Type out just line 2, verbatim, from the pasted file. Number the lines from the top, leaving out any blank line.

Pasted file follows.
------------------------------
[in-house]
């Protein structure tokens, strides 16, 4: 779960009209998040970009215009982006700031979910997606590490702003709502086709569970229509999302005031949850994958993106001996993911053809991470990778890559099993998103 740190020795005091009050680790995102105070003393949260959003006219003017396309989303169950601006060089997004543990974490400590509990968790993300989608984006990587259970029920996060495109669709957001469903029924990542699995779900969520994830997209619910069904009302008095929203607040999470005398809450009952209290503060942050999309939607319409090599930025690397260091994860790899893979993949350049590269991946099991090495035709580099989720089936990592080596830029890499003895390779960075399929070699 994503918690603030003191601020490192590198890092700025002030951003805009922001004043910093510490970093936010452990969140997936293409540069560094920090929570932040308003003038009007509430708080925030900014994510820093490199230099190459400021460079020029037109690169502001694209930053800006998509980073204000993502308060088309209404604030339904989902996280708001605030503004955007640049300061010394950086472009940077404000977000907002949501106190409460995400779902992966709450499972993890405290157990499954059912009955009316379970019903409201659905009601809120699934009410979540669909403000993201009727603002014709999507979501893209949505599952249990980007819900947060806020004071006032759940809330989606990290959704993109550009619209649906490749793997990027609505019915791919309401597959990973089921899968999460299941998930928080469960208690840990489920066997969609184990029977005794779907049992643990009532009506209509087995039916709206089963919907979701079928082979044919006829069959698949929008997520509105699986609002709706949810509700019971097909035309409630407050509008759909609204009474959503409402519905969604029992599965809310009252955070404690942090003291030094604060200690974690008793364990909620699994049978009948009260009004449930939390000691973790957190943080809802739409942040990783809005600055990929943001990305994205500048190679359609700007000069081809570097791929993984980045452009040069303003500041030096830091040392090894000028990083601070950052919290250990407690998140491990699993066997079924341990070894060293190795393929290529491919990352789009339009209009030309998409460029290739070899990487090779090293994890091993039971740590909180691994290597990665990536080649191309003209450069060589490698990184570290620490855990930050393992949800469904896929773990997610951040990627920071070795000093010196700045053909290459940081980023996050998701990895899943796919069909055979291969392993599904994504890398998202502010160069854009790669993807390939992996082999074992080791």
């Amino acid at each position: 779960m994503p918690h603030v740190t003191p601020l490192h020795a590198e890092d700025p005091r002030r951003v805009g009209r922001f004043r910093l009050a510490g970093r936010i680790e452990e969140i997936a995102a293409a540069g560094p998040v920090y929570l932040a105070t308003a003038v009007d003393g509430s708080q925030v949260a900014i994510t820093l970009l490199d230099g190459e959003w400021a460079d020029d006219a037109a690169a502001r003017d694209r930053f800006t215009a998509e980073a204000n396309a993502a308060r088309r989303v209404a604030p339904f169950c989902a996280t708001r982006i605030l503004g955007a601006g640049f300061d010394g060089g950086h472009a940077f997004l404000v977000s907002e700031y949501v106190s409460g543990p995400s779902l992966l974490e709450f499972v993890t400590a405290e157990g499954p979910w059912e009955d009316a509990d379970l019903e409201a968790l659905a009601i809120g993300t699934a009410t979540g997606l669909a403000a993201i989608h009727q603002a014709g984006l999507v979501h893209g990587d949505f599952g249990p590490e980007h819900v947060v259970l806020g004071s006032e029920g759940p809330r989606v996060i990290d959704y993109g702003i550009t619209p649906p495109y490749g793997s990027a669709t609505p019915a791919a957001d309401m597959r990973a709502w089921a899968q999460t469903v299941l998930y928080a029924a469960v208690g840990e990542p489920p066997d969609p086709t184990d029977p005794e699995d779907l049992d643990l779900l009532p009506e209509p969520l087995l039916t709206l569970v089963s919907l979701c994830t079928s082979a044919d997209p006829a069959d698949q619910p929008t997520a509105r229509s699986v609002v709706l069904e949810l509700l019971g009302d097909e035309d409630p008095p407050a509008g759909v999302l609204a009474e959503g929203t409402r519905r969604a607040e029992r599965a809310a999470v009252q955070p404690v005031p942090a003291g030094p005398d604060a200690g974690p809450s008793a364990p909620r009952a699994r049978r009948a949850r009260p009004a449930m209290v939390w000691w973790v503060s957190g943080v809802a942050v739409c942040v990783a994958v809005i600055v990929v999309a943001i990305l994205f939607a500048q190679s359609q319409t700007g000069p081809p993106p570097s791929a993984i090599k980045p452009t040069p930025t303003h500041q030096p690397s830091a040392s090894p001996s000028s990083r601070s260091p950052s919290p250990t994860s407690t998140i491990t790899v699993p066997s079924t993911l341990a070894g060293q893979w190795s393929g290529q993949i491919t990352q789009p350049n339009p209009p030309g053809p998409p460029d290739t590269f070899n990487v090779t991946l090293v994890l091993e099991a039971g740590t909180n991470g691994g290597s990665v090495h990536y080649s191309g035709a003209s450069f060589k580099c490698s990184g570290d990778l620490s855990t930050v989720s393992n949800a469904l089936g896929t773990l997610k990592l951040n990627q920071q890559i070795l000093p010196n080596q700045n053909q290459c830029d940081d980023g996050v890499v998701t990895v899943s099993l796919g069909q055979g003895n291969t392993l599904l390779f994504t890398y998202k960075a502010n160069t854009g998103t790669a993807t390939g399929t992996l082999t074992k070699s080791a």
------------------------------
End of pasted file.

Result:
């Protein structure tokens, strides 16, 4: 779960009209998040970009215009982006700031979910997606590490702003709502086709569970229509999302005031949850994958993106001996993911053809991470990778890559099993998103 740190020795005091009050680790995102105070003393949260959003006219003017396309989303169950601006060089997004543990974490400590509990968790993300989608984006990587259970029920996060495109669709957001469903029924990542699995779900969520994830997209619910069904009302008095929203607040999470005398809450009952209290503060942050999309939607319409090599930025690397260091994860790899893979993949350049590269991946099991090495035709580099989720089936990592080596830029890499003895390779960075399929070699 994503918690603030003191601020490192590198890092700025002030951003805009922001004043910093510490970093936010452990969140997936293409540069560094920090929570932040308003003038009007509430708080925030900014994510820093490199230099190459400021460079020029037109690169502001694209930053800006998509980073204000993502308060088309209404604030339904989902996280708001605030503004955007640049300061010394950086472009940077404000977000907002949501106190409460995400779902992966709450499972993890405290157990499954059912009955009316379970019903409201659905009601809120699934009410979540669909403000993201009727603002014709999507979501893209949505599952249990980007819900947060806020004071006032759940809330989606990290959704993109550009619209649906490749793997990027609505019915791919309401597959990973089921899968999460299941998930928080469960208690840990489920066997969609184990029977005794779907049992643990009532009506209509087995039916709206089963919907979701079928082979044919006829069959698949929008997520509105699986609002709706949810509700019971097909035309409630407050509008759909609204009474959503409402519905969604029992599965809310009252955070404690942090003291030094604060200690974690008793364990909620699994049978009948009260009004449930939390000691973790957190943080809802739409942040990783809005600055990929943001990305994205500048190679359609700007000069081809570097791929993984980045452009040069303003500041030096830091040392090894000028990083601070950052919290250990407690998140491990699993066997079924341990070894060293190795393929290529491919990352789009339009209009030309998409460029290739070899990487090779090293994890091993039971740590909180691994290597990665990536080649191309003209450069060589490698990184570290620490855990930050393992949800469904896929773990997610951040990627920071070795000093010196700045053909290459940081980023996050998701990895899943796919069909055979291969392993599904994504890398998202502010160069854009790669993807390939992996082999074992080791």